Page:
North Dakotans visit Nigeria

KENMARE The biblical comparison of cause and effect, about a tiny mustard seed growing into a towering tree, became a present-day reality to three North Dakotans who attended a 100-year celebration in Nigeria this month.

In 1910 tiny Trinity Lutheran Church of rural Kenmare, active today as part of United as One Lutheran Parish, collected $2,000 to establish missionaries in West Africa. When the Lutheran Church of Christ in Nigeria celebrated 100 years of success, three people connected to that donation were among 35,000 to 50,000 celebrants who gathered in Nigeria.

The Rev. Cole Bentley, pastor at Trinity Lutheran, Janet Rhoads of Minot and Bryan Quigley of Kenmare were honored guests at the three-day observance in Numan, Adamawa State, Nigeria. Rhoads and Quigley’s wife Jean are granddaughters of Jens Pedersen who was active in the original donation.

Important lesson

“We didn’t realize how important our presence was to the people in Nigeria,” Rhoads said. “Many people we met said they were happy for the gifts we had sent them over the years, but now that we had come to visit they knew we really cared about them. It was a really important lesson to learn.”

Quigley was particularly impressed by the joyful and generous attitudes of people who have so little materially, especially after the North Dakotans visited an area hospital and attended some village outreach programs dealing with desperately needed clean water and health care. He noted the Global Health Mission, partially supported by the Evangelical Lutheran Church in America, and Mission Afrika, a group supported by Denmark, have partnered for 100 years, working on projects such as new wells. One well might support 500 or 600 people, he added.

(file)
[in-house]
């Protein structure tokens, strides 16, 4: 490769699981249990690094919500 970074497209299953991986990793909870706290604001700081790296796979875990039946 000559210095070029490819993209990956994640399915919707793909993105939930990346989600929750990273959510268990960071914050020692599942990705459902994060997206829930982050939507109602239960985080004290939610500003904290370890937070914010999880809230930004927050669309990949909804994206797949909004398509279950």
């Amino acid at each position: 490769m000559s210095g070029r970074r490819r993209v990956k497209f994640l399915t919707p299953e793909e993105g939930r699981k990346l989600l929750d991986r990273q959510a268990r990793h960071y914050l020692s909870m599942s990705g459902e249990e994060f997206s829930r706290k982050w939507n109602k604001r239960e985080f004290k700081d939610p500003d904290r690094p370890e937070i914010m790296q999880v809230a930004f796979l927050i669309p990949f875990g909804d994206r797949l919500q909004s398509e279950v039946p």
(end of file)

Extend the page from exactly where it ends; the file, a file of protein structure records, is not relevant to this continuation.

“We bailed water out of a 90-foot well with a rope and an old plastic purse,” Quigley said. Despite their daily hardships, he described people they met as having strong spiritual and family relationships.

Food was interesting: a heavy emphasis on rice, with goat and lamb added. The visitors were surprised how little fruit and vegetables were eaten, but noted most of those foods had to be imported. Temperatures were in the 85 to 90 degree range with 90 percent humidity. They experienced 3 inches of rain in 20 minutes.

Rhoads said she was surprised at how often she was thanked that the North Dakota delegation treated the Nigerians with such respect. All three visitors expressed amusement and discomfort at being treated like “foreign dignitaries,” which was how they were often introduced.

“Church officials had told us they would see to our comfort and safety,” Rhoads said, adding that the comfort concept involved officials borrowing and hauling in sofas for them to sit on. Most of the 35,000 to 50,000 people at the assembly camped on the grounds and sat on the ground through three days of speeches, dances, skits, and re-enactments of the original visits of missionaries.


Safety of Westerners was a major concern, with several incidents of Islamic radicals murdering people at schools and other places where Western education was offered. The North Dakotans were closely guarded and unaffected by the unrest. Rhoads noted she saw no evidence of that conflict at villages they visited, where both people who accompanied her and people in the area were careful to be respectful and fair with both Christians and Muslims as they offered help and instruction about programs such as maternity care, getting clean water, preventing malaria and AIDs or HIV.